Apart from the migrant issue, Turkish-Greek tensions were aggravated by Greece’s growing ties with Egypt and Israel in what seemed to be an emerging anti-Turkish alliance. In 2010, the three countries started joint gas exploration in the eastern Mediterranean to form a self-declared “Energy Triangle”. Turkey’s concern about protecting its own energy interests in the region was heightened when the Greek-Cypriot leader, Nicos Anastasiades, hosted Greek Prime Minister Alexis Tsipras and Egyptian President Abdel Fattah Al-Sisi at the Fifth Trilateral Summit in 2017 during which they pledged to boost cooperation between their countries.

READ: Turkey rescues asylum seekers jeopardised by Greece

Still on the question of energy, Turkey’s 2019 maritime borders and gas exploration agreement with Libya’s internationally-recognised Government of National Accord (GNA) was criticised by Greece. Ankara insists that the agreement created an exclusive economic zone from its southern coast to Libya’s north-east coast, and protects the rights of both countries to their resources. According to the Turkish Institute for National Security Studies, it would also have significant regional implications by weakening the evolving Greece-Cyprus-Egypt-Israel camp.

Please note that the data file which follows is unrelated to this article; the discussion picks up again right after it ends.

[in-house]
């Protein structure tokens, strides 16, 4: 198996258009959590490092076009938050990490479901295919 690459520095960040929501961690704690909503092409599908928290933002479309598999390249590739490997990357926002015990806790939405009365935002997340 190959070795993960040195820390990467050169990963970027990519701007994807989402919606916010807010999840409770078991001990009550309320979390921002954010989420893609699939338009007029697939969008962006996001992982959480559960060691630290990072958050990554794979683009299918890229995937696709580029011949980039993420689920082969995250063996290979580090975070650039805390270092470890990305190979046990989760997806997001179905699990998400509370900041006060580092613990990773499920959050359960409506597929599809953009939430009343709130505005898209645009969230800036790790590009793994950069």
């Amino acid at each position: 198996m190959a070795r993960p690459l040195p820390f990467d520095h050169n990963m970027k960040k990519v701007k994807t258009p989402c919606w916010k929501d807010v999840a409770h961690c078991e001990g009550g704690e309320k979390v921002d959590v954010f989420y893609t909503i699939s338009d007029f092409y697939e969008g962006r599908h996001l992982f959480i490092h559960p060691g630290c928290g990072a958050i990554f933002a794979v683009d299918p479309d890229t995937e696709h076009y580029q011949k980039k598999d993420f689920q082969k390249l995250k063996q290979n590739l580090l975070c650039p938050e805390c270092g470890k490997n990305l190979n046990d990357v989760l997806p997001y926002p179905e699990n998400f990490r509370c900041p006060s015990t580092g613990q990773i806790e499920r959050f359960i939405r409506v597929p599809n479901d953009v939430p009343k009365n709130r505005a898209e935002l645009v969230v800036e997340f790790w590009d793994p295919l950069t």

Moreover, on the cultural front, the Greek government has rejected the recently-proposed conversion of Turkey’s historic Hagia Sophia Museum into a mosque, stating that the move could provoke inter-religious tensions. During the event marking the 567th anniversary of the conquest of Constantinople (Istanbul) held at the Hagia Sophia – a UNESCO World Heritage Site — on 29 May, the Greek media denounced Turkey for allowing recitations of the Holy Qur’an there. “Turkish President Recep Tayyip Erdogan, who set up a fiesta outside Hagia Sophia for the Fall of Constantinople, carried out his threat by reading a Qur’an prayer inside the temple,” said one outlet.

It is clear that while the eastern Mediterranean has seen a number of disputes over gas exploration and maritime boundaries, there remain a number of other, deeper problems that are rooted in the region’s history. Turkey’s longstanding dispute with Greece over Cyprus, the question of illegal migration and Greece’s growing ties with Egypt and Israel in what seems to be an anti-Turkish alliance, have all combined to foster mistrust.

READ: Russia church reject Turkey’s Hagia Sophia mosque conversion plans

While all of these problems may seem to be entirely distinct issues, the reality is that they are very much interlinked. Consequently, it is inconcevable that the issue of gas exploration in the eastern Mediterranean will be resolved without the implementation of the refugee agreement between Turkey and Europe on the one hand and a counterbalance to the drilling activities by Greece and its new-found allies Israel and Egypt on the other. Until then, these tensions will continue to simmer. If not addressed, they may eventually boil over and engulf the region in a more deadly manifestation.

The views expressed in this article belong to the author and do not necessarily reflect the editorial policy of Middle East Monitor.